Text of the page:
On the first day of trial, the district court indicated that it had not yet completed its in camera review of the confidential child protection records because of the difficulty of deciphering handwritten notes from Ramsey County. Appellant correctly asserts that the district court did not make a final recorded ruling on the admissibility of the records, which were not considered as evidence at trial. But even assuming that the district court erred by failing to rule on their admissibility, our review of the confidential child protection records supports the postconviction court’s determination that they do not contain facts indicating that the complainant had made false allegations of abuse. Therefore, the jury’s verdict was surely unattributable to the error, and any error by the district court was harmless beyond a reasonable doubt.
Appellant also asserts that the postconviction court erred in finding that the district court did not abuse its discretion by admitting into evidence parts of complainant’s computer diary with the redaction of other parts of the diary. We disagree.
The record shows that defense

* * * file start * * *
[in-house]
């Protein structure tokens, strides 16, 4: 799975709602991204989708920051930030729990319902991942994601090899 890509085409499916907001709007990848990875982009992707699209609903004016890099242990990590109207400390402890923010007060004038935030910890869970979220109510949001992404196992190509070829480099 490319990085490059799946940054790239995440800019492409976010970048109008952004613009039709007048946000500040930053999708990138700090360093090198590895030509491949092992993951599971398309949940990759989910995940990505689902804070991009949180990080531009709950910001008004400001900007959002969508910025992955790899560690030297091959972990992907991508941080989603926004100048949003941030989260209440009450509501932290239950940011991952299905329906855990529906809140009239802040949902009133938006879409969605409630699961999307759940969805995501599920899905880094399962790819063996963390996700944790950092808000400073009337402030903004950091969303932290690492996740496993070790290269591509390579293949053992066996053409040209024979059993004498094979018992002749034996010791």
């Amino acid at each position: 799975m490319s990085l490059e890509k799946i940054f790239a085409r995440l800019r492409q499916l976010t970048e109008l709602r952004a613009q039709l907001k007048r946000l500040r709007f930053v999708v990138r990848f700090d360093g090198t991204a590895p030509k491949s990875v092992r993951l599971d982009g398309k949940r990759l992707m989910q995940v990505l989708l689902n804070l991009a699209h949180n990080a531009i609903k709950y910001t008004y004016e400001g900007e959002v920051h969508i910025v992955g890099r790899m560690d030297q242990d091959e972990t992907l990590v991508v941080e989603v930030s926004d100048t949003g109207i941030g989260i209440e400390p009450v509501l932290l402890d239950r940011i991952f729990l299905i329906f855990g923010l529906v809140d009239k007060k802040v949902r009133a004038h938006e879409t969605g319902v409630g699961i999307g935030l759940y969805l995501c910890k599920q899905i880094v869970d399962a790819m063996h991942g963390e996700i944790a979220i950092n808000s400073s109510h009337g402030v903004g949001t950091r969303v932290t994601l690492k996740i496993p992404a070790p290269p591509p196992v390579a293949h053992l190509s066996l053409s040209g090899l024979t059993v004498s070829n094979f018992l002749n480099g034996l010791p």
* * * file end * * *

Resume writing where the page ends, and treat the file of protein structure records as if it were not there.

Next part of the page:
counsel stipulated to the admission of the redacted diary, as long as adequate
foundation was laid to establish references to appellant. Because appellant failed to object to the
admission of the diary at trial, he waived the objection unless he can show
that the admission of the evidence constitutes plain error affectinghis substantial rights. Griller,
583 N.W.2d at 740. Our examination of
the diary reveals that the parts of the diary admitted into evidence relate
directly to the complainant’s activities with appellant and her feelings about
him, and the redacted parts deal with other matters not relevant to a
determination of the charges against appellant.
Appellant finally argues that the cumulative weight of
errors requires reversal or remand for a new trial. See,
e.g., State v. Underwood, 281 N.W.2d 337, 344 (